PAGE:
The teleportation scheme described sounds as though it would yield a clone at the destination; the body at the origin point would not simply dematerialize in a beautifully sparkling cascade.

Yet the very process of measuring the quantum states of the body's atoms would disrupt them, which could possibly trigger something akin to death. The quantum state of a particle at point A, when measured for the benefit of reconstituting an identical particle at point B, is no longer what it had been before the measurement took place. The source particle's quantum state is "destroyed," said Farhi.

Cataloging the quantum state of every atom in a doomed human to resurrect him or her molecule-by-molecule over yonder is itself a monumental challenge, however. Our bodies are made up of on the order of 10^27 atoms and perhaps 10^45 bits of information — the latter is the equivalent of a billion-trillion-trillion terabyte-capacity computer hard drives.

Gathering these gobs of information and transmitting them by even the broadest of broadband in a practical, timely fashion borders on unbelievable, scientists say.

"The only teleportation that's been observed has been just one quantum parameter, like an electron's spin or the electric field orientation of a photon," said Perkowitz. "It's a binary bit, a zero or a one, left or right, up or down. If you multiply that by the number of molecules in a macroscopic object, the amount of data [that needs to be teleported] is staggering."

Heisenberg wags a finger

To up the ante further yet, in quantum mechanics, there is the Heisenberg Uncertainty Principle. Essentially, the more information you have about a particle's position, the less you know about its momentum, and vice versa. [The Funniest Theories in Physics]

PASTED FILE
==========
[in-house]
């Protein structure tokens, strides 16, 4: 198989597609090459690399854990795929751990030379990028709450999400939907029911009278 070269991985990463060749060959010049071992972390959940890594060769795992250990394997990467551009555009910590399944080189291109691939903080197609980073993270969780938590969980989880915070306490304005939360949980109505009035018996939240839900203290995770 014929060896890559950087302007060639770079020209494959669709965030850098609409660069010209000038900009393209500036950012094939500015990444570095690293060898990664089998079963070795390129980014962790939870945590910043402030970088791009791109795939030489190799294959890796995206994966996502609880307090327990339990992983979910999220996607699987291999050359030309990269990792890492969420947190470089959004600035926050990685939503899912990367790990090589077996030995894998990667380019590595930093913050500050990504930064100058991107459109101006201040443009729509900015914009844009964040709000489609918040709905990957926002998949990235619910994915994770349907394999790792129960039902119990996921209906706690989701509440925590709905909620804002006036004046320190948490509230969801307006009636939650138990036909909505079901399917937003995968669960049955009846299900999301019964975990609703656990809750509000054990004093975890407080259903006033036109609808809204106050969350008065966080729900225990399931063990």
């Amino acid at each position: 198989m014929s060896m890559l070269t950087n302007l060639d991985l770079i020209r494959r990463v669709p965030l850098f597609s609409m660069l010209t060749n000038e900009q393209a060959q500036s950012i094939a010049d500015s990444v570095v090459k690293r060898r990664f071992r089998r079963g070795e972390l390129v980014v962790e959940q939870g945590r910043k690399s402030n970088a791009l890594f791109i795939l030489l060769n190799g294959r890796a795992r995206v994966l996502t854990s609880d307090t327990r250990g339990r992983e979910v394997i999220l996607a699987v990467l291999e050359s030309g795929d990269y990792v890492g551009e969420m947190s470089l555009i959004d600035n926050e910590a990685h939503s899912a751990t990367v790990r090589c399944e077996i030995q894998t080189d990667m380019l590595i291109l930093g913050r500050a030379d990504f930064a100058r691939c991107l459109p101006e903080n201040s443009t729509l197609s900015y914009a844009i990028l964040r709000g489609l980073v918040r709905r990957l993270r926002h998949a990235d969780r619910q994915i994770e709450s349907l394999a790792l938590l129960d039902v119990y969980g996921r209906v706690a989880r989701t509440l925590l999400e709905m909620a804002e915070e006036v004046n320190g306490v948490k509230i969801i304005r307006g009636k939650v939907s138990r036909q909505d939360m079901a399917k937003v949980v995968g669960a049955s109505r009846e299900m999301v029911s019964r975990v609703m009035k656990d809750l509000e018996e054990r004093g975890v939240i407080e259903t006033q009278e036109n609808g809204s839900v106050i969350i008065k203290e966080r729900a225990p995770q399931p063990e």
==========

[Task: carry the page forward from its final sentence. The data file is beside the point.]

In an ever-changing, dynamic system like a cell, let alone the trillions of cells in a human body, nabbing a complete snapshot of all of that simultaneous activity looks impossible.

"You could never make an exact clone of an object and have any complexity to it," said Perkowitz. ("Star Trek" writers dodged that last issue with the transporter system's so-called Heisenberg compensator.)

Worming out

An entirely different, though no less speculative, way in which to teleport would be to somehow selectively rip open the fabric of the universe. Wormholes — theoretical tunnels through space-time — could do the trick.

Scientists' best guess is that the spawning of a wormhole would require exotic physical forces we cannot begin to dream of mastering. In Perkowitz's summation: "Teleportation is impossible in terms of our present knowledge."

For covering distances long and short in the foreseeable future, it appears we must continue to rely on transportation of the old-fashioned variety — vehicular or pedestrian. A shuttlecraft looks to be a good option for alighting upon the surface of a strange new world someday.

"It seems like the simple thing to do to get Kirk from here to there," Farhi said, "is to just send him."

Plausibility score: Physics deeply frowns upon a transporter like that in "Star Trek," and as a sci-fi traveling method, the known means of teleportation look infeasible and unpractical. We therefore give teleportation one out of four possible Rocketboys.

Adam Hadhazy
Adam Hadhazy is a contributing writer for Live Science and He often writes about physics, psychology, animal behavior and story topics in general that explore the blurring line between today's science fiction and tomorrow's science fact. Adam has a Master of Arts degree from the Arthur L. Carter Journalism Institute at New York University and a Bachelor of Arts degree from Boston College. When not squeezing in reruns of Star Trek, Adam likes hurling a Frisbee or dining on spicy food. You can check out more of his work at